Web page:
Blog #74 Keep on Keepin’ On

September 01, 2017  •  17 Comments

Blog #74 Keep on Keepin’ On

    Learning is not the goal of life, it IS life, someone very clever once said.  A post in a photography Facebook group asked recently if a university degree in photography was necessary.  There were  over 50 comments that followed.  Just about every comment was about a resounding “No!”. However, I wonder how many of those “No” responses were from individuals who actually had gone to school for photography.  I work with photographers who have bachelors’ and fine arts degrees in art or photography,  and they never seem to have regrets.  How can anyone argue that there is no value to pursuing a degree in photography? Higher education is a wonderful experience taught by professors with decades of formal, life, and professional photography experience.  

    Is formal study in photography necessary to make great work or to be successful (however you might define this) as a professional photographer? Most would agree that is is not.  That being said, it couldn't hurt.  

    When I returned to photography about five years ago, I considered this course of action.  I needed a more flexible learning program as I would have limited time to commit to learning photography, although I did want a comprehensive program.  So instead of enrolling in a university program, I opted for an online course in professional photography (www.nyip.com).  During this time and afterwards, I read everything that I could get my hands on, attended museums and shows, bought books from the greats, and generally took a deep dive using the “self-taught” method.  I am still pursuing this.  Last month, I completed the MOMA: Seeing Through Photographs from Coursera . You can choose to take this short six-week course for free or pay $50 US as I did to support the program and the MOMA and receive a certificate upon completion.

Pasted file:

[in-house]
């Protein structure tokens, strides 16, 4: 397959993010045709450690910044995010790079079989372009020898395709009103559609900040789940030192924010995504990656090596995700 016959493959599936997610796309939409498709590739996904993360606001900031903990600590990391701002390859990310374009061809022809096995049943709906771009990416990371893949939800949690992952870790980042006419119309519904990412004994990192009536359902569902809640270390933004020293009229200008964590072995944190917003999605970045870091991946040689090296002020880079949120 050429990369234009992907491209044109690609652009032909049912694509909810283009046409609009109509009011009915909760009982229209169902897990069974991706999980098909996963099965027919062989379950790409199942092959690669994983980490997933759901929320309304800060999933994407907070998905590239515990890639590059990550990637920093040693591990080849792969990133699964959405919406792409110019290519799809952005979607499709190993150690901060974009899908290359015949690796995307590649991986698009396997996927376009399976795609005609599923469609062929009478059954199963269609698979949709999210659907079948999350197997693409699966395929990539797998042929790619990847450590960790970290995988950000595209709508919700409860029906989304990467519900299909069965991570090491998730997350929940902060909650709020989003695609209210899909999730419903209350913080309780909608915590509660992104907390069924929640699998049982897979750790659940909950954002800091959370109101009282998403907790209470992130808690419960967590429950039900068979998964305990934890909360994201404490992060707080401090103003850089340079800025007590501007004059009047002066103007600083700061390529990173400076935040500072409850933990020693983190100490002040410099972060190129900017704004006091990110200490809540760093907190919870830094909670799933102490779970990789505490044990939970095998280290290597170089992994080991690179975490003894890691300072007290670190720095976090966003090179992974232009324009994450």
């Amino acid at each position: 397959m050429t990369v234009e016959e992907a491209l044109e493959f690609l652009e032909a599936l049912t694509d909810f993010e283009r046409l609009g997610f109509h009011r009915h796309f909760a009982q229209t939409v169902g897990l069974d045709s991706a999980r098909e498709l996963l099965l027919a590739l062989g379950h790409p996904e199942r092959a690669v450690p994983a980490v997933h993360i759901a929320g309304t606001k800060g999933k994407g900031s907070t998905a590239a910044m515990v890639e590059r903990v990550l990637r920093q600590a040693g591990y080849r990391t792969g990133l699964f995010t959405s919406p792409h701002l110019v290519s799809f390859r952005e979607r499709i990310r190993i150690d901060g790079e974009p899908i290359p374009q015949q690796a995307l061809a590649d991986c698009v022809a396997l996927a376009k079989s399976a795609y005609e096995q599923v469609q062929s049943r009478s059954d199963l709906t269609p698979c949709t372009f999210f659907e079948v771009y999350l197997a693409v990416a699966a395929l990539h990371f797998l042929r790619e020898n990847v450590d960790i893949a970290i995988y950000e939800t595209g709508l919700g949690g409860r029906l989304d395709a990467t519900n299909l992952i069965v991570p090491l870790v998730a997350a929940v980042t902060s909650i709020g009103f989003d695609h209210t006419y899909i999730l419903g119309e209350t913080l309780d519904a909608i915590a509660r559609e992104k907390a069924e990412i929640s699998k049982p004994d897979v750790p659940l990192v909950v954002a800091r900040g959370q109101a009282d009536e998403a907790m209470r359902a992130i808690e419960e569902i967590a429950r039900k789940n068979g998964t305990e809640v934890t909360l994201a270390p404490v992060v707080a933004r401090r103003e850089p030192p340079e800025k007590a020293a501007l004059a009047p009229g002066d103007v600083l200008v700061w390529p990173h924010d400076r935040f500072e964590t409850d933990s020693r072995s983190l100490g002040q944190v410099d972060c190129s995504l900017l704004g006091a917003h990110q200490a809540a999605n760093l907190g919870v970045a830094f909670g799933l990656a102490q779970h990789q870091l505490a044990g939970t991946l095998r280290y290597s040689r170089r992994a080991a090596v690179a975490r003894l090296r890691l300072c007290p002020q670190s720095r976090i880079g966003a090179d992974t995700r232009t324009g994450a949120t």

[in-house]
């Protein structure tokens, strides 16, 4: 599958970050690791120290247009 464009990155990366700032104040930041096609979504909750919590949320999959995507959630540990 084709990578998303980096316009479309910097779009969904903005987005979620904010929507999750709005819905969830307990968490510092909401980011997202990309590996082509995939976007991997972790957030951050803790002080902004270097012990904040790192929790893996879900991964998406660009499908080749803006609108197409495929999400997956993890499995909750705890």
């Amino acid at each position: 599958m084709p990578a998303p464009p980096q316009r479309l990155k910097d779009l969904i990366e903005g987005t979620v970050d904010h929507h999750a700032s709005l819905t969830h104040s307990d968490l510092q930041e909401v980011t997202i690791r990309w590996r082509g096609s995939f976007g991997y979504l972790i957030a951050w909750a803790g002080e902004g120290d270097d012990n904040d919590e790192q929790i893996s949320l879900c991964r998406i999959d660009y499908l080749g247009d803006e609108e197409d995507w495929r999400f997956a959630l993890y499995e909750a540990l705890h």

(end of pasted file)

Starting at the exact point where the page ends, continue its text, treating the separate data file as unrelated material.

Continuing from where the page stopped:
In the course, there was just the right amount of history presented alongside modern artists to keep things interesting.  Instead of submitting a final project that included a photograph that we made, participants needed to submit an image and describe how it related to the units of study in the course.  There were two 500 word written assignments that were required in the class as well as a few peer reviews.

I went through the class in a couple of weeks and the materials were very good. I would definitely recommend it to someone interested in photography at any level. They do not pay me to say that, by the way.  I got my certificate for completion and it was a nice summer learning project.  

The take-away here is that there is no end to the learning, although some effort is required to make it a deliberate process.  It’s such a wonderful time to be photographer as there are a plethora of online resources, live workshops, face to face courses, and everything in between.  There is really no excuse not participating in some form of improvement program on a regular basis. 

Find what works for you, complete it, and repeat.  Your vision will improve, your pictures will improve, and you will feel better about your art and yourself in the process. 

The light is always right. 

jhg

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